Sunday, February 08, 2009

Britain in the early 20th Century

Continuing my notes on the evolution of the British political economy and Britain's foreign policy. Again, I'm drawing on the third volume of Simon Schama's "History of Britain", all quotes being Schama unless otherwise stated. Page references are included in the text.

As before, rather than just summarising the chapters in question I'm pulling out and offering my own comments on those parts pertinent to my PhD research, skipping the less relevant bits.

While the following interpretation of events will inevitably be influenced by Schama's writing, it is an attempt to create my own analysis from that.

*****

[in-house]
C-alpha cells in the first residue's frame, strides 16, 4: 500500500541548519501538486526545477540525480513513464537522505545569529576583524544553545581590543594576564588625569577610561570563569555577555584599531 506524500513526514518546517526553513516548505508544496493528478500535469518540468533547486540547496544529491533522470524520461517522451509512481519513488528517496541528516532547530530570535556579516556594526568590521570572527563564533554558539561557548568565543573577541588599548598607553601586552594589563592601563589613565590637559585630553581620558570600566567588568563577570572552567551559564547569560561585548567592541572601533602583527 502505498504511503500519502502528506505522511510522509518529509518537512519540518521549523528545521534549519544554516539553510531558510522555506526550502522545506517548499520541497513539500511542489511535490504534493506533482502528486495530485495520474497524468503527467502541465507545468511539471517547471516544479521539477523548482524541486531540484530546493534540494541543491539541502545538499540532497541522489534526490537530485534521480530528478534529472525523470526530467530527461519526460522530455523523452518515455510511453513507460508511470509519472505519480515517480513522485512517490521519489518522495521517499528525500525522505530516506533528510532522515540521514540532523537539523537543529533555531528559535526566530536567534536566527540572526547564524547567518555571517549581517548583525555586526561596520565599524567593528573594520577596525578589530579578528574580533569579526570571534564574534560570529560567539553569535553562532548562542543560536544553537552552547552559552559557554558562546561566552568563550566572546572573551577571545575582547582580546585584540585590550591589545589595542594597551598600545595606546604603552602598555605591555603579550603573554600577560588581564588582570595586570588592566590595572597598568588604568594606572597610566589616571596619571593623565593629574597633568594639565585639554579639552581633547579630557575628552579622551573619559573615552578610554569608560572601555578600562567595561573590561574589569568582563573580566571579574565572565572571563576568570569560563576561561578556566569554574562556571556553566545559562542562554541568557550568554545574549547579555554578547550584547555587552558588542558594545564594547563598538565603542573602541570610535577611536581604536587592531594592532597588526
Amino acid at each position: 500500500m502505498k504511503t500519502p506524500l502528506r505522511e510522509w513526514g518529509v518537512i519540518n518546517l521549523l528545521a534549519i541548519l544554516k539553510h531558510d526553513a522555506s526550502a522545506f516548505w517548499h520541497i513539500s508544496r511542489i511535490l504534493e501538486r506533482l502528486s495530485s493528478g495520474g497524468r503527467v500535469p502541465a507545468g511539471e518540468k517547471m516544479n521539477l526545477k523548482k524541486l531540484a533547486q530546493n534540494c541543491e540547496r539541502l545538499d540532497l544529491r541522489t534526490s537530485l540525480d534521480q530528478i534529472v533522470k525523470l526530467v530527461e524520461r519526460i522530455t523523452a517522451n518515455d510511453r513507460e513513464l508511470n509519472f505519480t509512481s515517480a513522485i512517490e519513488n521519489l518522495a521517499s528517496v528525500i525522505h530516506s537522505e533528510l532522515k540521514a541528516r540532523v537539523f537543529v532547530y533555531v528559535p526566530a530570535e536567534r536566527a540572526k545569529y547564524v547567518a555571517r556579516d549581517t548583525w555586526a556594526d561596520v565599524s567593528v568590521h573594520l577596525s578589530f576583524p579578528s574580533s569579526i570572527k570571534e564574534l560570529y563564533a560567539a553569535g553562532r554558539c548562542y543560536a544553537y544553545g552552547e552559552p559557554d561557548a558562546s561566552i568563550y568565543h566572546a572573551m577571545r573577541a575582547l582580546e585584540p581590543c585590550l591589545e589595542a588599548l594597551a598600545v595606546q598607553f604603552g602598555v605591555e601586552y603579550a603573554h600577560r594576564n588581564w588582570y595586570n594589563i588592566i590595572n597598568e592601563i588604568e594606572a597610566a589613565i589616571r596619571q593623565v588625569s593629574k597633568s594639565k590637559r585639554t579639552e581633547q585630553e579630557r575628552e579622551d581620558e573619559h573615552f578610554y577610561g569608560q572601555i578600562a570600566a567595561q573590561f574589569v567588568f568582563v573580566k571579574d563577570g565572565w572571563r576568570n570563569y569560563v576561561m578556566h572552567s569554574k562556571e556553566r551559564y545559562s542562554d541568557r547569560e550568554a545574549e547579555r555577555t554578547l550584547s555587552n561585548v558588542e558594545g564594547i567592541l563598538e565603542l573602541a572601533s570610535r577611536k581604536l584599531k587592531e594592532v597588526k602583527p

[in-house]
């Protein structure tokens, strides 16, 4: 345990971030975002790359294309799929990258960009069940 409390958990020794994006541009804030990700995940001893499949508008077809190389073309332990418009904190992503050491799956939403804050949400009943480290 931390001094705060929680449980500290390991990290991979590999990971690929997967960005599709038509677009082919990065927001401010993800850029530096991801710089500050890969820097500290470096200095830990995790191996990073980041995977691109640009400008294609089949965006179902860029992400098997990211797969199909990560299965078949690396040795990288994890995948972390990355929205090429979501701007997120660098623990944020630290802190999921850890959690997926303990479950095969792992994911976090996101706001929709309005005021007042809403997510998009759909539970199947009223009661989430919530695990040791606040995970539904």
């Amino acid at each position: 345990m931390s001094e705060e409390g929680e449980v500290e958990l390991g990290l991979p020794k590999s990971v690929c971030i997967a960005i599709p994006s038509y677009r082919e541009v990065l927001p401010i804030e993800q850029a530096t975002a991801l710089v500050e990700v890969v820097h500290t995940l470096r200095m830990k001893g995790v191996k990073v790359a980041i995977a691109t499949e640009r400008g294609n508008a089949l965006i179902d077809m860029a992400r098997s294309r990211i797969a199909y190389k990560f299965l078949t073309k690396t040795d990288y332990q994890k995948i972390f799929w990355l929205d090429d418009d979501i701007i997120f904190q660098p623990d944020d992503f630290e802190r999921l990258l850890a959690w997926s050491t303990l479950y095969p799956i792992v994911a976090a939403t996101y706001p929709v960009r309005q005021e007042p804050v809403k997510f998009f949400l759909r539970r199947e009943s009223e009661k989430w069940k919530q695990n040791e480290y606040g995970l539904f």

“Although, until the Liberals came to power in 1905, the majority of cabinet members were still drawn from the landed classes, their near monopoly of government was on its way out, shaken not so much by the advance of egalitarian democracy as by a long, steep agricultural depression. To all intents and purposes, between 1870 and 1910 Britain ceased to be a serious agricultural producer. Since it was unable to compete with colonial and American imports, 3 million acres were taken out of cultivation. By 1911 just 8 per cent of the 45 million people of Great Britain were earning their living from the land. Agricultural incomes in Britain over the same period fell by a full 25 per cent.....Almost a quarter of the privately owned land of Britain...went on the market between the 1870s and the 1830s. Many of the estates...were bought by the relatively recent rich whose fortunes had been made in industry, shipping mining, insurance or publishing: often...in the Dominions. There were Australian and Canadian accents now at the point-to-points and grouse shoots, and the relics of the old nobility tried not to flinch. Churchill’s cousin, the 9th Duke of Marlborough...lamented that ‘the old order is doomed’” p308